Police Cybersnooping Proposal Open To Abuse
Forwarded on behalf of GATT Watchdog
Information and Associate Justice Minister Paul Swain's proposed expansion of Police powers to allow them to lawfully intercept emails is wide open to abuse.
"If approved by Cabinet, this could be used to justify further spying on lawful political organisations and individuals," says GATT Watchdog organiser Aziz Choudry.
"In May a wide range of groups and organisations endorsed a call for a select committee inquiry into the role of the Police Criminal Intelligence Service's (CIS) surveillance and information-gathering on political organisations and activists. This followed legal cases against the SIS and the Police which found that both agencies had acted unlawfully during operations around the 1996 APEC Trade Ministers Meeting in Christchurch. I understand that the Justice and Electoral Select committee will consider that request after the conclusion of their inquiry into last year's policing operations during Jiang Zemin's visit.
"The Police's CIS seems to have great trouble distinguishing between lawful political activity and criminal activity in the real world. I fail to see how they will make that distinction in cyberspace."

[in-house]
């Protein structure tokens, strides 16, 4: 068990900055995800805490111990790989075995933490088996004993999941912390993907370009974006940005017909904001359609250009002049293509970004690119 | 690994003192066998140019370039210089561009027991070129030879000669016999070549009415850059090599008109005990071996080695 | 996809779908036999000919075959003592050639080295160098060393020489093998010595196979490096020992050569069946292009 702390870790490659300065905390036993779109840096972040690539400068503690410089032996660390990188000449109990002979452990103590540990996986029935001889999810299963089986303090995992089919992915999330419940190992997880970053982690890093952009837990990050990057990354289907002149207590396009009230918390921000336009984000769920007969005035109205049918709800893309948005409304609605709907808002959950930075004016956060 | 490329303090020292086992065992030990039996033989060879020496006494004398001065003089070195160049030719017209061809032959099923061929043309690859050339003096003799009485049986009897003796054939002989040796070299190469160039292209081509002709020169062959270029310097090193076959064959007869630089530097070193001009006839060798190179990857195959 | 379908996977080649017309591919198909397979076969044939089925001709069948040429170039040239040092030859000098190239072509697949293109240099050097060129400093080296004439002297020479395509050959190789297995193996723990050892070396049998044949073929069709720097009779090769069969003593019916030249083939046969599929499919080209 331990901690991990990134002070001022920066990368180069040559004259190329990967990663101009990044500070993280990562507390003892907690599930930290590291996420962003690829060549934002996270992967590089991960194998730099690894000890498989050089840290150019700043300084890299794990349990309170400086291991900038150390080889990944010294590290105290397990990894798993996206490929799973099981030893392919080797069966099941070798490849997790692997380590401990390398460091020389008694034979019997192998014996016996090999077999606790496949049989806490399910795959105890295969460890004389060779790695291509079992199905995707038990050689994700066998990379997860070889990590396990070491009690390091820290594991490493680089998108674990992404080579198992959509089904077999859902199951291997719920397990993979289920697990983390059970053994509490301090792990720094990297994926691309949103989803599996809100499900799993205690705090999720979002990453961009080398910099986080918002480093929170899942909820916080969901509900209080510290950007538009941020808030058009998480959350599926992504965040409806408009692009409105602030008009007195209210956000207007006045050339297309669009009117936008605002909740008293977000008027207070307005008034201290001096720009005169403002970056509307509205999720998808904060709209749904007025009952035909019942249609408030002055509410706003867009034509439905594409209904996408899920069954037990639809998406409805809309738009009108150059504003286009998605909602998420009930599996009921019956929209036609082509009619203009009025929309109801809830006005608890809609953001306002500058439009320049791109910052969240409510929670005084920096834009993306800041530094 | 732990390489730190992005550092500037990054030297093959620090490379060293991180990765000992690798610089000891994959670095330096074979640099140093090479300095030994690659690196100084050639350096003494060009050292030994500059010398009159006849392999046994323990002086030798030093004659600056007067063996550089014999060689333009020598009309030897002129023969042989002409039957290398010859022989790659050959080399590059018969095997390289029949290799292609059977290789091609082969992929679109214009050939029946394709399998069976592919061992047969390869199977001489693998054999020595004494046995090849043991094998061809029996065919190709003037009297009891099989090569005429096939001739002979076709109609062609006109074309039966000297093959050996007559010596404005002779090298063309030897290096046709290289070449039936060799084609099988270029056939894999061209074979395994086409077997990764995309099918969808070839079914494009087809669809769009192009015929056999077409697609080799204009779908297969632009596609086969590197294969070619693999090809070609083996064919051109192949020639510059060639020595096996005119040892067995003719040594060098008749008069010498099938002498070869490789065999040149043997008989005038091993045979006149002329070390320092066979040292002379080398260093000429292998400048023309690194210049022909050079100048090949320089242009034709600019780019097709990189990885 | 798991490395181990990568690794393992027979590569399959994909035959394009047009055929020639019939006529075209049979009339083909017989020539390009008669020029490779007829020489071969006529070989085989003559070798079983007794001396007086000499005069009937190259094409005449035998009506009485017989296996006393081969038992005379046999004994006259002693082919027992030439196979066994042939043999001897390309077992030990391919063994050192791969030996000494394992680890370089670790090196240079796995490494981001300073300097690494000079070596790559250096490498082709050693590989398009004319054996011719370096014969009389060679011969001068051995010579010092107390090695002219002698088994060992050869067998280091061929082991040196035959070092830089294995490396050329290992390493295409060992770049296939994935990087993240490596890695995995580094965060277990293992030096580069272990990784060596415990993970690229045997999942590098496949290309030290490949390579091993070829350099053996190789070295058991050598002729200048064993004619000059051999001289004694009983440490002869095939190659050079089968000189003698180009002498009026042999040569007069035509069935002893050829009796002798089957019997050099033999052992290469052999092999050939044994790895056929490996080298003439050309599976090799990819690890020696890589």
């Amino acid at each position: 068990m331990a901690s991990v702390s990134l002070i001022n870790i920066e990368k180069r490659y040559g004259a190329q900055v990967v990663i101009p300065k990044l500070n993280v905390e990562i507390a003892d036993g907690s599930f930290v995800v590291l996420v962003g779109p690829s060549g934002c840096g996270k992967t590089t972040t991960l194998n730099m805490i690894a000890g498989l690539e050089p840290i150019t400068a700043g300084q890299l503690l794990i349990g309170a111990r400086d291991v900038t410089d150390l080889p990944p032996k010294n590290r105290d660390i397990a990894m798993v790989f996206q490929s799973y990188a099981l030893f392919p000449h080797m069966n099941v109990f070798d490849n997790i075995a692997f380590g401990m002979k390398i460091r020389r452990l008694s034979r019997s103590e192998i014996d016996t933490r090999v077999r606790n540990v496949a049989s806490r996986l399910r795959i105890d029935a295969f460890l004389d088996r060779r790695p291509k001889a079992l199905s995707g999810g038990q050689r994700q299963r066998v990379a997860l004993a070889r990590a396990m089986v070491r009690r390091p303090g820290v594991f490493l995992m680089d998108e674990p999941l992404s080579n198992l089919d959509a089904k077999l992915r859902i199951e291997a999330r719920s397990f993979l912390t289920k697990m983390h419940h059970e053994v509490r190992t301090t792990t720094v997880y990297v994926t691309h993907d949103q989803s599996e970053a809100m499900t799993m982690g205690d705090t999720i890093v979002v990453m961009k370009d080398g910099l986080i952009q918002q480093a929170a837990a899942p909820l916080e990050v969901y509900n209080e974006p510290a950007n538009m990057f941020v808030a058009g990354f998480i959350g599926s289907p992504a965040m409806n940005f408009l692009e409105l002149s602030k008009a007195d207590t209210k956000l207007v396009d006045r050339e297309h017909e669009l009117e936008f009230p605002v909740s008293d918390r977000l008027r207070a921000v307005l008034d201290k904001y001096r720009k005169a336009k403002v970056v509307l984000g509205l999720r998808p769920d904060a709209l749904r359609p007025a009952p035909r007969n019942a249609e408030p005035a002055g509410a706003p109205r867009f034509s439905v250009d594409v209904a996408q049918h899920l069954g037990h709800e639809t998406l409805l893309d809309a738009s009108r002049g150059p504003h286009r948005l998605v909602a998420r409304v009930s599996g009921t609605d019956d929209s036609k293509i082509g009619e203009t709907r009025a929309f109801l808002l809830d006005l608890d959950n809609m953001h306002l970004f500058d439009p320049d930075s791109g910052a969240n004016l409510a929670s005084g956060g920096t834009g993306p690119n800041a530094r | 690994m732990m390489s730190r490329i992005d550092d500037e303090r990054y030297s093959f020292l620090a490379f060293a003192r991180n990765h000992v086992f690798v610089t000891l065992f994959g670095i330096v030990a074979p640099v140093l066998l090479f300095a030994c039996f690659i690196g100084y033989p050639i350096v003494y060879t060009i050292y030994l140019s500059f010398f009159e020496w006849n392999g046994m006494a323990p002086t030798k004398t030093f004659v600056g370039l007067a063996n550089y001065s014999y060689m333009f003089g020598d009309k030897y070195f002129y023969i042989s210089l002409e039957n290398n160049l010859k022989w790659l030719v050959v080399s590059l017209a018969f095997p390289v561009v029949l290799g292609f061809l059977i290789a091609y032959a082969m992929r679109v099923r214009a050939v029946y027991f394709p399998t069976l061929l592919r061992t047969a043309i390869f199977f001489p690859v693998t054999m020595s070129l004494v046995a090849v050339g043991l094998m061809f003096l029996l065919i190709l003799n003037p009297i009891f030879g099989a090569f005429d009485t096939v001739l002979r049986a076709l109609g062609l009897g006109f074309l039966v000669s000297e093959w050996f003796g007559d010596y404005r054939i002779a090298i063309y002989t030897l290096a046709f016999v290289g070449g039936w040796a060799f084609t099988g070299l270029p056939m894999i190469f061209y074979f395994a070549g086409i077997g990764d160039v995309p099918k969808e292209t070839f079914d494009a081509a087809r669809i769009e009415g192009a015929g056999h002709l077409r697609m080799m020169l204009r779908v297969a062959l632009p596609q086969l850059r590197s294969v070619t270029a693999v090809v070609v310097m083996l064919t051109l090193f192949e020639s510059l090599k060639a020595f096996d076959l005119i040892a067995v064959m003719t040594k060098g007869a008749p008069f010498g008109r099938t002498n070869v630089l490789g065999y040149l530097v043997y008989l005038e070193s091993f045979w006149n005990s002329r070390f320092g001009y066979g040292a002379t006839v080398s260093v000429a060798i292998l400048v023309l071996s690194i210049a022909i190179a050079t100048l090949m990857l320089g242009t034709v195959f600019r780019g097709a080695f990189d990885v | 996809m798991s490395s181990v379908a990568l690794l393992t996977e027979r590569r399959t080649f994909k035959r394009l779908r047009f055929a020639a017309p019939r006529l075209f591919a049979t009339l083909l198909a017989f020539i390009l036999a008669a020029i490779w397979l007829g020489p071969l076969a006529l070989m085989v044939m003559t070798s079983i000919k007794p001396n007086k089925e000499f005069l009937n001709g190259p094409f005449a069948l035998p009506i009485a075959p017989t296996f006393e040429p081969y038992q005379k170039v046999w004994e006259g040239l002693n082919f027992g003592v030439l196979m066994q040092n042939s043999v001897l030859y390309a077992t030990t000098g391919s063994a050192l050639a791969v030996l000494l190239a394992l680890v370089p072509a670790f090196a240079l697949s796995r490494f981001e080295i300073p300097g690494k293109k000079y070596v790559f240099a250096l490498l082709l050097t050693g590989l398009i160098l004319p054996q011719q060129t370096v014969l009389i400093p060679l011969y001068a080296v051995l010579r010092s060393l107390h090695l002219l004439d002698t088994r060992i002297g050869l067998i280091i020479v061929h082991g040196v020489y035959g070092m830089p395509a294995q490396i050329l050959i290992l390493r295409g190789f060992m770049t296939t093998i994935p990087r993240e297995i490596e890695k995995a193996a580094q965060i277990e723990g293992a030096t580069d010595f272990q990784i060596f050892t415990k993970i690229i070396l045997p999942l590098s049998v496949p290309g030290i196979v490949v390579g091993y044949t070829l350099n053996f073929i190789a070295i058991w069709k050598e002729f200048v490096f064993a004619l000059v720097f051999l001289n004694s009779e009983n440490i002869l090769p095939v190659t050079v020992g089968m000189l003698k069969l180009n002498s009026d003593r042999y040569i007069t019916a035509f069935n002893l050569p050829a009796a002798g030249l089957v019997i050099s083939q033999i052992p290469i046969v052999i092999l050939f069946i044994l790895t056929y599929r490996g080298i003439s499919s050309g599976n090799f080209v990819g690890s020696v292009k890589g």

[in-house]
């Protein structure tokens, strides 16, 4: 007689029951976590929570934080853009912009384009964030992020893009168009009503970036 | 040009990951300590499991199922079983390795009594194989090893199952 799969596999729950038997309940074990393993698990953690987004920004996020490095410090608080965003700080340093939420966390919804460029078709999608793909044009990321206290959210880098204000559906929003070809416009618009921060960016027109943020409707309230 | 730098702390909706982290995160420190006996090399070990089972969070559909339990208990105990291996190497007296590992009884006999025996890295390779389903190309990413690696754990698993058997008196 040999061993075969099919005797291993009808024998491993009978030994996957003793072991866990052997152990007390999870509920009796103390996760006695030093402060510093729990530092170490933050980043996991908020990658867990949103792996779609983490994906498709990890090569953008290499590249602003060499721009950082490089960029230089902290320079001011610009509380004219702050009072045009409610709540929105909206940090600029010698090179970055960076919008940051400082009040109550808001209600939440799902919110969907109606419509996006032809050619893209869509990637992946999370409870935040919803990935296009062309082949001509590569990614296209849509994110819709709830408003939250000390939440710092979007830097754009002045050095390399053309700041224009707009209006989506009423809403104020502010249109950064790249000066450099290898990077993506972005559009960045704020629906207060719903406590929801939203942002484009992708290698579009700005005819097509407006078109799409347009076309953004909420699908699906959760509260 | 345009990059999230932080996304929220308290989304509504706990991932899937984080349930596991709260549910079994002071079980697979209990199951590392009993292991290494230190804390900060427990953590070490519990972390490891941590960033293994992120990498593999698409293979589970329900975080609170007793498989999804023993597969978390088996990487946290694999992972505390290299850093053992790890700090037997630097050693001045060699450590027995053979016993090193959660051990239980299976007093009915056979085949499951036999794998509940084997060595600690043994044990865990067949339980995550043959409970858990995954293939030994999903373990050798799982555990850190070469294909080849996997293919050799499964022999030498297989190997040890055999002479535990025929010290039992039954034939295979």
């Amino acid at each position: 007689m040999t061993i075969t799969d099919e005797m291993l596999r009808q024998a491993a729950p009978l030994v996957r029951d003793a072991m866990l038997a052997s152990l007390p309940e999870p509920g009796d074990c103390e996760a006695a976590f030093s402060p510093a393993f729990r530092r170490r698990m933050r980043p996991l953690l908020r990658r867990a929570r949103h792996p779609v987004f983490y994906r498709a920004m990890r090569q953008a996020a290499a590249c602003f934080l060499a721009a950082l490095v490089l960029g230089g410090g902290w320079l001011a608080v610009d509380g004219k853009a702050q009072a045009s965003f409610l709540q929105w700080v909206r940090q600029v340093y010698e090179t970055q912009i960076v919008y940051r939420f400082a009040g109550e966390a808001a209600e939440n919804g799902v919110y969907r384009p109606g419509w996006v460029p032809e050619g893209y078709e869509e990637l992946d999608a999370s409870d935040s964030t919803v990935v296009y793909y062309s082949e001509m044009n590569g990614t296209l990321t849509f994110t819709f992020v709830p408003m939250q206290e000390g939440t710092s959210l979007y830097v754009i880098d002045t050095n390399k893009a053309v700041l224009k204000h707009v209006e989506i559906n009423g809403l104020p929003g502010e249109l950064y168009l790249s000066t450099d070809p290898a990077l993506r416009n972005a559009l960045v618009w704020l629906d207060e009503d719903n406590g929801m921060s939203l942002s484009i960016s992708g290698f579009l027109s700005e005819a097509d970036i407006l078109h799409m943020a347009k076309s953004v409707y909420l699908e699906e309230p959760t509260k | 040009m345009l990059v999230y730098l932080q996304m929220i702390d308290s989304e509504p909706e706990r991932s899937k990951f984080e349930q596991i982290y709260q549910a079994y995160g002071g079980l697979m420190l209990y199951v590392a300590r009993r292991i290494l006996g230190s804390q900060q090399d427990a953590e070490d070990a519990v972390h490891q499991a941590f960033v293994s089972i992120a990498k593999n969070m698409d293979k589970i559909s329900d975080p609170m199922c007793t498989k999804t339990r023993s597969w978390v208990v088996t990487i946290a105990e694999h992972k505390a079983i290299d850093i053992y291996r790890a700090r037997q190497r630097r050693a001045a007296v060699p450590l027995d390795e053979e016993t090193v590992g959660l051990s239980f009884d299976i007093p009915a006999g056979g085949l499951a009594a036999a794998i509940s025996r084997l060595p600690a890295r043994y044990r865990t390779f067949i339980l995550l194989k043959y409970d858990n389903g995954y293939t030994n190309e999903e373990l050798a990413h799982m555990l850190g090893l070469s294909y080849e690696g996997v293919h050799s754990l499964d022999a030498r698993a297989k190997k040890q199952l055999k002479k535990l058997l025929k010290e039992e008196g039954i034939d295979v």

"While a host of important concerns remain unaddressed about the role of the CIS, I believe it is particularly inappropriate to be proposing an expansion of Police powers to intercept email communications."
"Important privacy considerations aside, expanding Police powers to allow the legal interception of emails will give them a carte blanche to spy on the email communications of a wide range of community groups, political organisations, trade unions, and individuals 'of interest' to the CIS because of their political beliefs and sympathies. And recent history suggests that the usual glib official assurances that such organisations and people will not be snooped on by state security and intelligence agencies to be worthless."
For further comment, ph Aziz
Choudry (03) 366 2803